Mostly, they seem to slowing down or halting BitTorrent traffic but they also seem to be intercepting/slowing/halting Lotus Notes traffic across the internet.
On the surface, they might seem to be claiming that all BitTorrent is “illegal” and slowing their network but when you really examine the issue, you have to wonder if Net Neutrality is already dead and that Comcast is playing judge, jury & prosecutor?
They loudly sell their service as much faster than DSL and it’s “unlimited.”
Verizon already learned a valuable and $1 million fine-induced lesson that “unlimited” is NOT subject to lawyerese as to what it means. Unlimited means just that.
Already, Comcast is treading on thin legal waters.
Next, while some of BitTorrent’s traffic might be perceived as illegal but is it Comcast’s place to judge? One of the many, many uses of BitTorrent and peer to peer (p2p) traffic is for distribution of large files such as Linux OS releases (such as Ubuntu last week) … illegal? Hardly? Warner Brothers LEGALLY sell their movies and uses BitTorrent to help distribute the load of large downloads. Who decided Comcast should judge what is legal?
What will Comcast declare illegal next?
If you buy a 10 MB camera and take 300 photos that are all 5 MB or larger and place them on all one HTML page, that might take a while to display and view – sucking up a lot of bandwidth, will Comcast play judge, jury & prosecutor and declare you illegal also?
Or it’s illegal to buy wine by mail in certain Southern states, why not just block those websites to save on bandwidth if you live South of the Mason-Dixon line?
Is using Lotus Notes illegal to Comcast since it appears as BitTorrent traffic?
This is a prime example of what happens when a corporation decides what parts of the internet they want to carry … don’t remember that part in the ads … nothing about 94% of the internet …
The excuse they use is they are throttling back bandwidth to assure that everyone has access – which sounds fine on the surface but what’s the reality?
THEY are PRE-JUDGING what will use up their bandwidth.
In the AP example, they tried to BitTorrent the Bible … hardly a copyright violation even according to the Vatican … yet, throttled back or not possible at all. How giant of a file could the Bible be? A few MB? Even an illustrated version – a couple hundred MB that should take seconds to upload or download.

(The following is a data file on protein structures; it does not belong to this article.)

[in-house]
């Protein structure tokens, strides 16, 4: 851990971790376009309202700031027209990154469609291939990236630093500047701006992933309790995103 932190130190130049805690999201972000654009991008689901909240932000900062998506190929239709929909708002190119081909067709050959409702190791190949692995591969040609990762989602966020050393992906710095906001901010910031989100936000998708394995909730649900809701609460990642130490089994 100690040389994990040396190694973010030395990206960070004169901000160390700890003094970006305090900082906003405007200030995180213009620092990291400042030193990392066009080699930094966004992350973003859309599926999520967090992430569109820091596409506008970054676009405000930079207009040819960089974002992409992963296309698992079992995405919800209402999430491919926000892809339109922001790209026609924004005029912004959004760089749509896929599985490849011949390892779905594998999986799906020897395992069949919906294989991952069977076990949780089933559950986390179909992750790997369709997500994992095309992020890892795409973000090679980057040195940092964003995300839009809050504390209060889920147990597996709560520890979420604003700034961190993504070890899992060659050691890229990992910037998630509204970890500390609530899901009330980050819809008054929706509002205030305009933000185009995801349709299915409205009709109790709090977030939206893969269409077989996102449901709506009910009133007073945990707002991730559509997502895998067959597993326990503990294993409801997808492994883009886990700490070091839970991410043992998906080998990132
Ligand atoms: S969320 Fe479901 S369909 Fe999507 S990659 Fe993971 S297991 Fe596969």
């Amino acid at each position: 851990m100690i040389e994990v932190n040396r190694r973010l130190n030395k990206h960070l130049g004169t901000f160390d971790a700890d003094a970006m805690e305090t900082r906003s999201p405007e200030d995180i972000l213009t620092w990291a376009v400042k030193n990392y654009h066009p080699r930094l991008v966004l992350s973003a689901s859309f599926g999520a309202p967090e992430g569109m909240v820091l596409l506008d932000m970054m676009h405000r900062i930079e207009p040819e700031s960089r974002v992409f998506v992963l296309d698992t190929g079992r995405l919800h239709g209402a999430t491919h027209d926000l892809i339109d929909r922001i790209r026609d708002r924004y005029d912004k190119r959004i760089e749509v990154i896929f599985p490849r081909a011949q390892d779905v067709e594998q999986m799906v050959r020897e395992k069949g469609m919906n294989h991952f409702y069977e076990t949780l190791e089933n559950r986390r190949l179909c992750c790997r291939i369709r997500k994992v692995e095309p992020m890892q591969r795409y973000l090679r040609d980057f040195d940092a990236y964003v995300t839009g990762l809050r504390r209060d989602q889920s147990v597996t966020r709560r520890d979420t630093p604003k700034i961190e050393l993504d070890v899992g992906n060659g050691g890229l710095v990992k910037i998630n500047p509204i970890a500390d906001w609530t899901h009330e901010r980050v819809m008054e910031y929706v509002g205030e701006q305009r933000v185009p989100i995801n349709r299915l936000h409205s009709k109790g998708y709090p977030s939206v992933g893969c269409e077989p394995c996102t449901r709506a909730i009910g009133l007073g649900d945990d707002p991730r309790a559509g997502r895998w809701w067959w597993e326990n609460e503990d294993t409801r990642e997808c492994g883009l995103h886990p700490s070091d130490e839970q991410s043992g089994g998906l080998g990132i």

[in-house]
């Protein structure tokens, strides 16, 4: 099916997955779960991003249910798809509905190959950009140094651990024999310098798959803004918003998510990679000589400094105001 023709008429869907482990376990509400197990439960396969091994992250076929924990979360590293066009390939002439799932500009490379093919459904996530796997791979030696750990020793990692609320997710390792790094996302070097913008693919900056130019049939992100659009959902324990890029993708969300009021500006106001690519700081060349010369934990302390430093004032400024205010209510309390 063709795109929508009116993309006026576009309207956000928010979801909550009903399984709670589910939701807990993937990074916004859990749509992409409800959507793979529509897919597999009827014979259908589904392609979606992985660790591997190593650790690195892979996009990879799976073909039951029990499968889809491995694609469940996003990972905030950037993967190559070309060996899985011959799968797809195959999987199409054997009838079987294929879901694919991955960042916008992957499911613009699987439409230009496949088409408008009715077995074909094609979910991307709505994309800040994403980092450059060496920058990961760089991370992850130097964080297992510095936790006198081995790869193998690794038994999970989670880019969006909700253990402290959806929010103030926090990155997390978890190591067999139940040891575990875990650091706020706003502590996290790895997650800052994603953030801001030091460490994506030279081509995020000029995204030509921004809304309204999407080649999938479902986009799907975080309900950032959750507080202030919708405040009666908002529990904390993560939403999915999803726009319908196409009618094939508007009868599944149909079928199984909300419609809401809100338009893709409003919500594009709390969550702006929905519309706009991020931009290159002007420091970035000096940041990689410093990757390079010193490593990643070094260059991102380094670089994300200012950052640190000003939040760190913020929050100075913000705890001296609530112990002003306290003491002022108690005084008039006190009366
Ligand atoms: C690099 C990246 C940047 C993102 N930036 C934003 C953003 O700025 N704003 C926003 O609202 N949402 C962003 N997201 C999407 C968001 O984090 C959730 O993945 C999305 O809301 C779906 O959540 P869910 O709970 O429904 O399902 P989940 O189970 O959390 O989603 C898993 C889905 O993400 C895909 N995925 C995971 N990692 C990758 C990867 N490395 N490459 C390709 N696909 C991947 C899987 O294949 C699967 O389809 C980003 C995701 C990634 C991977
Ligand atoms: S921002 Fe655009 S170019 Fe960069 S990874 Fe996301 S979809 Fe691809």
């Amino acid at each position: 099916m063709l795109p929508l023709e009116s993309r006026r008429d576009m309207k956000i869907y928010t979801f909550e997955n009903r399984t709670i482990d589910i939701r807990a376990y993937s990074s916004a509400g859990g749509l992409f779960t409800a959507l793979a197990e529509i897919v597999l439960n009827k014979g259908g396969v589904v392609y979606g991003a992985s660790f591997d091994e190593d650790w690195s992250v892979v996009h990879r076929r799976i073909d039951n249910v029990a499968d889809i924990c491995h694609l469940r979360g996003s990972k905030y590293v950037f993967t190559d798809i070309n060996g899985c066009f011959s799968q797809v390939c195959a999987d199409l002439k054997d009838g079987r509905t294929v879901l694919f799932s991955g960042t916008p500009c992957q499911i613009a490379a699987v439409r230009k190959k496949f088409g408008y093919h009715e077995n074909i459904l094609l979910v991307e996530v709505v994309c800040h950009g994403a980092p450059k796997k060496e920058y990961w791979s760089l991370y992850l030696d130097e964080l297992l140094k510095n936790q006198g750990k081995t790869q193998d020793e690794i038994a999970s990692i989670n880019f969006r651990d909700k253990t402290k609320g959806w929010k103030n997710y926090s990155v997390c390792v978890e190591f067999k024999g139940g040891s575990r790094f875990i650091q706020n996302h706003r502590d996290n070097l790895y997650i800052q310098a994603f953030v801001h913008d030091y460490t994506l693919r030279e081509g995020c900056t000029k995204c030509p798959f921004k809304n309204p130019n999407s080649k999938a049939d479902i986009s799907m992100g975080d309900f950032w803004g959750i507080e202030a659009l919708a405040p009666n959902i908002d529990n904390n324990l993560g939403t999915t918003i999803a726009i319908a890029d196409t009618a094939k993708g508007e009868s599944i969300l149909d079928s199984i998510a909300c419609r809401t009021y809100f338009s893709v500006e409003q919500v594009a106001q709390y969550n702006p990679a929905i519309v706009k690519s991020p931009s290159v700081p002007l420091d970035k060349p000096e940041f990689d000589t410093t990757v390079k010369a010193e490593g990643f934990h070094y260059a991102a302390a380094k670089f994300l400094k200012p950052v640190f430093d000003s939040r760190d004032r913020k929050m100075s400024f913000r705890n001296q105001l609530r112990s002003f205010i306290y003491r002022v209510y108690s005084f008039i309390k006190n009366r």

They presume any BitTorrent or BotTorrent-like file will take down their network?
What is their network built of?
Is their network really so feeble that a few hundred MB will take down a section of the network?
But what’s worse is it’s pre-emptive?
Now I can understand if in the AP example they tried to upload and download 20 HD movies and TV shows, that would be understandable they use parse only some of the bandwidth for that user and proactively throttle or increase the available bandwidth depending on the usage for that node or neighborhood …
But apparently BitTorrent is set at .05% or ZERO?
ALL BitTorrent traffic?
Comcast has decide all BitTorrent traffic is not part of the word and selling point, “unlimited?”
And worse, by changing the packet information, they are purposely changing your file information … but perhaps in a perverse way, if you do send something illegal or incriminating, now you have an out – it’s NOT my file – the packet header clearly says it came from Comcast – that’s not mine. If you pull the logs like this one guy did, it’s all Comcast.
Like most people with limited brain power, Comcast does not seem to understand irony.
Next time your Congress rep says that Net Neutrality is not needed, here is a perfect shining example of Comcast taking over 100% of the infrastructure that we built with tax dollars – yes, they own the lines for the last 50 feet to your house – but the rest is ours … well, it used to be.